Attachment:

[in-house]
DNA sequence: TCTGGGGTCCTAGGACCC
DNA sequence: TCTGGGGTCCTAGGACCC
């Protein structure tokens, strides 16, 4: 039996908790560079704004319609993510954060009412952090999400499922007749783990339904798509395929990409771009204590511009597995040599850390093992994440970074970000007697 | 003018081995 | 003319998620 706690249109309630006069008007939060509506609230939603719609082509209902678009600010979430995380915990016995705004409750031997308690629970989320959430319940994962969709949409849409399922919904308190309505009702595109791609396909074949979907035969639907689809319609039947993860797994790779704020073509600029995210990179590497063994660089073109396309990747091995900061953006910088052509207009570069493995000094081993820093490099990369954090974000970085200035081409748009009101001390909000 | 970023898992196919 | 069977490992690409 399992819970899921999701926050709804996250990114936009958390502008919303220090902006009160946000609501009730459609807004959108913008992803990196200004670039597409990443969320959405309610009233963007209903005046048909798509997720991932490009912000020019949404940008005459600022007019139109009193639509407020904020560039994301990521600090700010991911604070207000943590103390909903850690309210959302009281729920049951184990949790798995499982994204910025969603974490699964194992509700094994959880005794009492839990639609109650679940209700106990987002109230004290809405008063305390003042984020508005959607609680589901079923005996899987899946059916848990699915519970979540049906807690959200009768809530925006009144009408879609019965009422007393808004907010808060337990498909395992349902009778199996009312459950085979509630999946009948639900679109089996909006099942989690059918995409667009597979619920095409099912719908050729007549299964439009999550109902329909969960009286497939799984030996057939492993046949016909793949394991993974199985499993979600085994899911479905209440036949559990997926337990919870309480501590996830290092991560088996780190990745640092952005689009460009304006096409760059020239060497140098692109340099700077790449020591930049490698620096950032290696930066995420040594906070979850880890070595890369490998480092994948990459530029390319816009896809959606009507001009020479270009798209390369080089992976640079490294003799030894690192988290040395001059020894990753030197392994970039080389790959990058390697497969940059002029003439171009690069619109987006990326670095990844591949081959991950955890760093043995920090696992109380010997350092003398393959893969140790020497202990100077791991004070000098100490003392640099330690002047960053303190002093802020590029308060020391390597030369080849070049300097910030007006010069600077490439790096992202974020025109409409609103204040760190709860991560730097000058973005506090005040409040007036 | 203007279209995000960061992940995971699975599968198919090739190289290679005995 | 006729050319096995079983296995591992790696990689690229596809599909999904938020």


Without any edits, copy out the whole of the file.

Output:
[in-house]
DNA sequence: TCTGGGGTCCTAGGACCC
DNA sequence: TCTGGGGTCCTAGGACCC
């Protein structure tokens, strides 16, 4: 039996908790560079704004319609993510954060009412952090999400499922007749783990339904798509395929990409771009204590511009597995040599850390093992994440970074970000007697 | 003018081995 | 003319998620 706690249109309630006069008007939060509506609230939603719609082509209902678009600010979430995380915990016995705004409750031997308690629970989320959430319940994962969709949409849409399922919904308190309505009702595109791609396909074949979907035969639907689809319609039947993860797994790779704020073509600029995210990179590497063994660089073109396309990747091995900061953006910088052509207009570069493995000094081993820093490099990369954090974000970085200035081409748009009101001390909000 | 970023898992196919 | 069977490992690409 399992819970899921999701926050709804996250990114936009958390502008919303220090902006009160946000609501009730459609807004959108913008992803990196200004670039597409990443969320959405309610009233963007209903005046048909798509997720991932490009912000020019949404940008005459600022007019139109009193639509407020904020560039994301990521600090700010991911604070207000943590103390909903850690309210959302009281729920049951184990949790798995499982994204910025969603974490699964194992509700094994959880005794009492839990639609109650679940209700106990987002109230004290809405008063305390003042984020508005959607609680589901079923005996899987899946059916848990699915519970979540049906807690959200009768809530925006009144009408879609019965009422007393808004907010808060337990498909395992349902009778199996009312459950085979509630999946009948639900679109089996909006099942989690059918995409667009597979619920095409099912719908050729007549299964439009999550109902329909969960009286497939799984030996057939492993046949016909793949394991993974199985499993979600085994899911479905209440036949559990997926337990919870309480501590996830290092991560088996780190990745640092952005689009460009304006096409760059020239060497140098692109340099700077790449020591930049490698620096950032290696930066995420040594906070979850880890070595890369490998480092994948990459530029390319816009896809959606009507001009020479270009798209390369080089992976640079490294003799030894690192988290040395001059020894990753030197392994970039080389790959990058390697497969940059002029003439171009690069619109987006990326670095990844591949081959991950955890760093043995920090696992109380010997350092003398393959893969140790020497202990100077791991004070000098100490003392640099330690002047960053303190002093802020590029308060020391390597030369080849070049300097910030007006010069600077490439790096992202974020025109409409609103204040760190709860991560730097000058973005506090005040409040007036 | 203007279209995000960061992940995971699975599968198919090739190289290679005995 | 006729050319096995079983296995591992790696990689690229596809599909999904938020």